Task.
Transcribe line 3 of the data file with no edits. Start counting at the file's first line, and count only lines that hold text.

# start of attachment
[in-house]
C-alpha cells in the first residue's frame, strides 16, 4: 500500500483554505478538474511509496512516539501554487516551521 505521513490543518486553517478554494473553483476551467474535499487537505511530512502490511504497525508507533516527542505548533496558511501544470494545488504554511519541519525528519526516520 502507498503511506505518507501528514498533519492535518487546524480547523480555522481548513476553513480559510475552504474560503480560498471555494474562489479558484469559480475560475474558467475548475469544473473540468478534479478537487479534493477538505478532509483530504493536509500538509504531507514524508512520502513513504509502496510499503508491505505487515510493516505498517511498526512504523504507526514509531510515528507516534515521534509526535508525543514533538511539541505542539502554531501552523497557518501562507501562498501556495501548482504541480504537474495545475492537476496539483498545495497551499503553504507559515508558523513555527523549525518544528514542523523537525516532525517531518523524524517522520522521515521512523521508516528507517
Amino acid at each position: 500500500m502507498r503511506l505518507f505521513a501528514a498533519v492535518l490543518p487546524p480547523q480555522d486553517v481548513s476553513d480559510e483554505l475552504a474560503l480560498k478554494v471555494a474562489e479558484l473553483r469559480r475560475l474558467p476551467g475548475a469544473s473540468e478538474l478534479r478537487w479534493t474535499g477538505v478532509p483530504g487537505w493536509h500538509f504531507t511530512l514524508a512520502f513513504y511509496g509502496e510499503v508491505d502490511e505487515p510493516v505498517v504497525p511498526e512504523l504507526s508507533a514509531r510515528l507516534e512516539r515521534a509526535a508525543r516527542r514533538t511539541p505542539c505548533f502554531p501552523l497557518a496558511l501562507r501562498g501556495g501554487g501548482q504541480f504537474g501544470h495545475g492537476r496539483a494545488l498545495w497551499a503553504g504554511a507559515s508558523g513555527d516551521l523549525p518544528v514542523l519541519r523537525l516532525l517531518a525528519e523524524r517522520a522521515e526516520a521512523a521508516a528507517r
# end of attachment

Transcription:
Amino acid at each position: 500500500m502507498r503511506l505518507f505521513a501528514a498533519v492535518l490543518p487546524p480547523q480555522d486553517v481548513s476553513d480559510e483554505l475552504a474560503l480560498k478554494v471555494a474562489e479558484l473553483r469559480r475560475l474558467p476551467g475548475a469544473s473540468e478538474l478534479r478537487w479534493t474535499g477538505v478532509p483530504g487537505w493536509h500538509f504531507t511530512l514524508a512520502f513513504y511509496g509502496e510499503v508491505d502490511e505487515p510493516v505498517v504497525p511498526e512504523l504507526s508507533a514509531r510515528l507516534e512516539r515521534a509526535a508525543r516527542r514533538t511539541p505542539c505548533f502554531p501552523l497557518a496558511l501562507r501562498g501556495g501554487g501548482q504541480f504537474g501544470h495545475g492537476r496539483a494545488l498545495w497551499a503553504g504554511a507559515s508558523g513555527d516551521l523549525p518544528v514542523l519541519r523537525l516532525l517531518a525528519e523524524r517522520a522521515e526516520a521512523a521508516a528507517r